1st Pull the piston out from a 10cc cylinder (syringe)

and place one small marshmallow inside the chamber.

Something you never wanted to know... 3785.4ml= 1 gallon

2nd Push the piston in while covering the fluid port with your finger. Watch what happens to the marshmallow. Piston

1ml (1 milliliter)

3rd Push the piston in with your finger off the port. 4rd Put your finger over the port and pull the

piston back. Watch the Marshmallow.

Cylinder

15. What happened to the marshmallow? 16. Why, according to Pascal’s Law, did the marshmallow equally grow and shrink on all sides?

Finger Copyright © TeacherGeek 2008

Fluid Power Lab



Page 8

Caclulating Pressure Example Calculation

Your Calculation

17. Calculate the pressure inside the cylinder.

Force = 20lbs

Force = 7lbs

Formulas:

Area = π • Radius2

1st Find The Piston Area

F

.60in Radius Piston

Area =

π • Radius2

3.14 • .60in • .60in

10ml Cylinder

P

A

P = Pressure F = Force A = Area

=

Note: Measure an actual 10ml syringe and find the area of its piston (do not measure the drawing on this paper).

Pressure

Area = 1.13in2 Finger over tip so no air escapes.

Show your calculations below:

2nd Calculate Pressure: F P

A

20lbs = 17.7lbs/in2 1.13in2 Answer:

Air pressure inside the cylinder = 17.7psi (lbs/in2)

Most pneumatic nail guns use 60-100psi

Answer: Copyright © TeacherGeek 2008

Fluid Power Lab



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Pneumatic Play You will need a 10ml-10ml pneumatic system for this section.

Push One Piston Push and pull piston A . Examine what happens and answer the questions below. B

A

Complete the following sentences using some of these words: faster, liquid, slower, inversely, transfers, gas, force, fluid, solid. Words can only be used once.

18. The pistons move

to each other.

19. Piston B moves 10cc Syringes

than piston A (the piston you pushed and pulled) due to air compressing.

20. The pressure applied by piston A

though the

(air) to piston B , applying a that causes piston B to move.

Push Both Pistons Push in both pistons. Examine what happens and answer the questions below. Complete the following sentences using some of these words: pressure, force, psi, potential, compresses, kinetic. Words can only be used once. A

B

21. An external

is needed to move the pistons

10cc Syringes

into the cylinders.

22. The pressure applied by the pistons

the air in

the cylinders and line.

23.

means the same thing as lbs/in2.

24. Compressed air has

(stored) energy.

25. After pushing both pistons in, quickly let go of one piston. The piston you let go of moves outward with

energy. Copyright © TeacherGeek 2008

Fluid Power Lab



Page 10

Sharing Pressure & Fluid How does fluid pressure transfer between cylinders? How can a force applied to one piston cause the other piston to move? Fill in the boxes below to find out.

Force = 4lbs

Piston C Applies Pressure

26. Complete the formula to find the pressure applied by piston C : F P

= Pressure

2in2

A

27. Pressure inside Chamber G =

C

D

psi

B

line

to chamber

Area = .2in2

28. Pressure is transmitted from chamber G through .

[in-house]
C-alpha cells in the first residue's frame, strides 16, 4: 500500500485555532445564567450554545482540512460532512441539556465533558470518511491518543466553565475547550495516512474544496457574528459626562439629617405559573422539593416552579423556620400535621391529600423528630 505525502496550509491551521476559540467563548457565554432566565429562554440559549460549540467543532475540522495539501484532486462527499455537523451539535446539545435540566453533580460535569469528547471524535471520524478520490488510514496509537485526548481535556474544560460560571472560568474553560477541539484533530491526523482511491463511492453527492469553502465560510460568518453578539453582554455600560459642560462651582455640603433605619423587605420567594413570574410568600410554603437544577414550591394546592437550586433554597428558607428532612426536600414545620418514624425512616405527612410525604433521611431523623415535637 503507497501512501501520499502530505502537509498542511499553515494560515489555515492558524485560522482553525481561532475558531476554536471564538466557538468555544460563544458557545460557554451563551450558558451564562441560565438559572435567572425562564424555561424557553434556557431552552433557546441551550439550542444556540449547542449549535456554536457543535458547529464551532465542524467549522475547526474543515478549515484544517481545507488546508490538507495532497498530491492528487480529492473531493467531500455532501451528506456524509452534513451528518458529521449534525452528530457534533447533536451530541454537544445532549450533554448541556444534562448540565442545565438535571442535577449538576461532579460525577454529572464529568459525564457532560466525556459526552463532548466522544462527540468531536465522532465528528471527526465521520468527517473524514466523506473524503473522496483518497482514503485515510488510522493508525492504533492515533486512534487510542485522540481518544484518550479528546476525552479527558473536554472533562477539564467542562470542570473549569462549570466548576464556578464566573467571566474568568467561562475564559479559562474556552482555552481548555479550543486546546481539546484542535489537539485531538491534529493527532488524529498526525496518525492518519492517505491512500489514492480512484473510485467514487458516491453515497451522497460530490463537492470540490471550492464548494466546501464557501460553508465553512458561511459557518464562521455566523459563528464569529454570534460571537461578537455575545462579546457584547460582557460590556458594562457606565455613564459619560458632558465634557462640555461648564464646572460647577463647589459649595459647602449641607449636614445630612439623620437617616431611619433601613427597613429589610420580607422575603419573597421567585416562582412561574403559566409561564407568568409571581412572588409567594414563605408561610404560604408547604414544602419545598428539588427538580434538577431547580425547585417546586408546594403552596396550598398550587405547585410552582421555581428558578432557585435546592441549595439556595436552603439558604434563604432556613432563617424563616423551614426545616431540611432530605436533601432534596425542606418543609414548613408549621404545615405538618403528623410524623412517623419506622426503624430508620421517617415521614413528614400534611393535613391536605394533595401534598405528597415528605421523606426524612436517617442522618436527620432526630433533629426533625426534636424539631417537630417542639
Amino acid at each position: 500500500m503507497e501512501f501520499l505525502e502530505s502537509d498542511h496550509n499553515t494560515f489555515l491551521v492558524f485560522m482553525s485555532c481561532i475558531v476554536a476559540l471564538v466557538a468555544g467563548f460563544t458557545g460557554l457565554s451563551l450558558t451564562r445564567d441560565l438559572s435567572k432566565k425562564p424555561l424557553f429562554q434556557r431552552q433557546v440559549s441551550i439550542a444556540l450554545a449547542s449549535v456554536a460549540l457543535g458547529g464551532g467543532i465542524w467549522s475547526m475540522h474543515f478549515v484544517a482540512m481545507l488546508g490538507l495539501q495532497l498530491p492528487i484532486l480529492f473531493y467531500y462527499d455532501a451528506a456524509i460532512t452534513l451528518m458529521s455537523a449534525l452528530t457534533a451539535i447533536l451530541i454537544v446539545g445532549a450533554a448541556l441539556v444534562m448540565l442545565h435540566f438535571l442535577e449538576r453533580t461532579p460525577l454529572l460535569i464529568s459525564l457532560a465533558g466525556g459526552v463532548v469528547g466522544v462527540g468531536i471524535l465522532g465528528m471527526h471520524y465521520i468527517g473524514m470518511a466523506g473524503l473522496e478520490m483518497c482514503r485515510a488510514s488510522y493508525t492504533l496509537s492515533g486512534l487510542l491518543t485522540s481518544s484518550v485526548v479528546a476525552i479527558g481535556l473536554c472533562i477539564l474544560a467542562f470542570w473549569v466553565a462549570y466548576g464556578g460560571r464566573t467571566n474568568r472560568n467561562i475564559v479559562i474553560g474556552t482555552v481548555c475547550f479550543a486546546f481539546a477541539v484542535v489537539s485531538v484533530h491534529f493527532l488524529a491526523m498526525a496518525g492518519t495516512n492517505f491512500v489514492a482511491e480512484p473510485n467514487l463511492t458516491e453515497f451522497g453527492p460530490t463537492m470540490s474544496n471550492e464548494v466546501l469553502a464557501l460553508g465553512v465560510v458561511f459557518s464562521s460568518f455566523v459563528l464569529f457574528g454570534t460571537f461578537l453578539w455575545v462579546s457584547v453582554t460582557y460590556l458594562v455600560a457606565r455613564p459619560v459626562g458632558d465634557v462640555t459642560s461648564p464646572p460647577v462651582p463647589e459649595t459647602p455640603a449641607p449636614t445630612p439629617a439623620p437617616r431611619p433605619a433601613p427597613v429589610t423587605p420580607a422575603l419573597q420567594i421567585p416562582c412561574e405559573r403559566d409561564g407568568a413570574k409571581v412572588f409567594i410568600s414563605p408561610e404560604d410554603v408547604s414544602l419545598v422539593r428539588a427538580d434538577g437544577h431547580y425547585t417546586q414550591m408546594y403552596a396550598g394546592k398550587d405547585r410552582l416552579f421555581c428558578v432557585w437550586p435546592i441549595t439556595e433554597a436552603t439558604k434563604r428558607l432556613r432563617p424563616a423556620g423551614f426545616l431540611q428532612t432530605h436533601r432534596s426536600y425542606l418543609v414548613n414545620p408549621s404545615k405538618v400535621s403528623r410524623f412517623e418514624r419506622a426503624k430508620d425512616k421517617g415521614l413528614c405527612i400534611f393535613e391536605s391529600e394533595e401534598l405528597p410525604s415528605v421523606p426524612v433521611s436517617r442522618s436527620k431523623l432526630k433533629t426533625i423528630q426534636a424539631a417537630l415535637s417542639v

29. The pressure inside chamber H =

Area = .2in2

Fluid Transfers The Pressure G

H

psi

I

Piston D Turns Pressure Into Force

30. The fluid pressure applied to piston D = 31. Complete the the equation and find the force of piston D :

We know pressure and area, but need to find force.

Pressure

Area

Force =

F P

psi

A

psi

Force of Piston D =

• 2in2 lbs

Master & Slave Cylinders

32. The cylinders above can be referred to as a master cylinder and slave cylinder. Why do you think cylinder B is referred to as the slave cylinder? Think !

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Fluid Power Lab



Page 11

Friction Friction is a force that opposes the motion of an object, when the object is in contact with another object or surface. It turns some of the objects kinetic energy into heat. 1st Grip the cylinder. 2nd Push and pull the piston 30 times, as fast as you can. 2nd

33. What happens to the cylinder as you move the piston? Why does this happen?

1st

When liquid flows in a hydraulic circuit, friction produces heat (wasted energy). How can you reduce friction in your hydraulic system? Shorten the lines

Reduce bends in the line

Properly size the line

34. Draw a line that would highly resist the flow of fluid between cylinders:

Viscosity Viscosity: A measure of a fluids resistance to being deformed. Viscosity is fluid’s resistance to flowing. It can also be called its thickness. Water is “thin” and has a low viscosity

Katchup is “thick” and has a higher viscosity.

35. Write the following words in the boxes below so they are arranged from least Most Viscous

Least Viscous

viscous to most viscous: Milk, Honey, air, Peanut Butter

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Fluid Power Lab



Page 12

Non-Newtonian Fluids Points:

+

=

Bonus Points:

Mix 2 cups of cornstarch with 1 cup water.

Find a new use (good use) for a Non-Newtonian fluid. Present it to your class.

Fluids without a constant viscosity are called Non-Newtonian fluids. You can experience a Non-Newtonian fluid... A fluid that changes viscosity depending on the pressure applied to it.

Hydraulics Now we will use a liquid to transmit power between cylinders. You will need a 10ml-10ml and a 3ml-10ml hydraulic systems for this section.

Hydraulic Book Work Create the mechanism shown. Pushing piston A should lift the book.

Heavy Bo

ok

36. Show your teacher the completed mechanism.

Explain how it changes force to pressure, transfers the pressure, and then changes it back into force.

X

A Teacher Signature:

10ml Cylinder

B Desk, Table, etc.

Y

10ml Cyli

nder

37. Push in piston A 1 inch , piston B

38. Pull back piston A 1 inch, piston

moves

B moves

out of cylinder Y .

into cylinder Y .

39. Pneumatic fluid is highly compressible. How compressible is hydraulic fluid? 40. When you push piston A , piston B moves immediately. How is this different than the

pneumatic system you previously used?

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Fluid Power Lab



Page 13

Bubbles Are Bad

Bad Bubbles

41. Why is it bad to have air bubbles in a hydraulic system?

A. Air bubbles will not compress, but hydraulic fluid will. B. The air in the system will expand or contract, causing the system to become delayed and transfer less pressure. D. You can giggle and say that it “has gas.”

This is a tool for bleeding (removing the air from) brake lines on cars.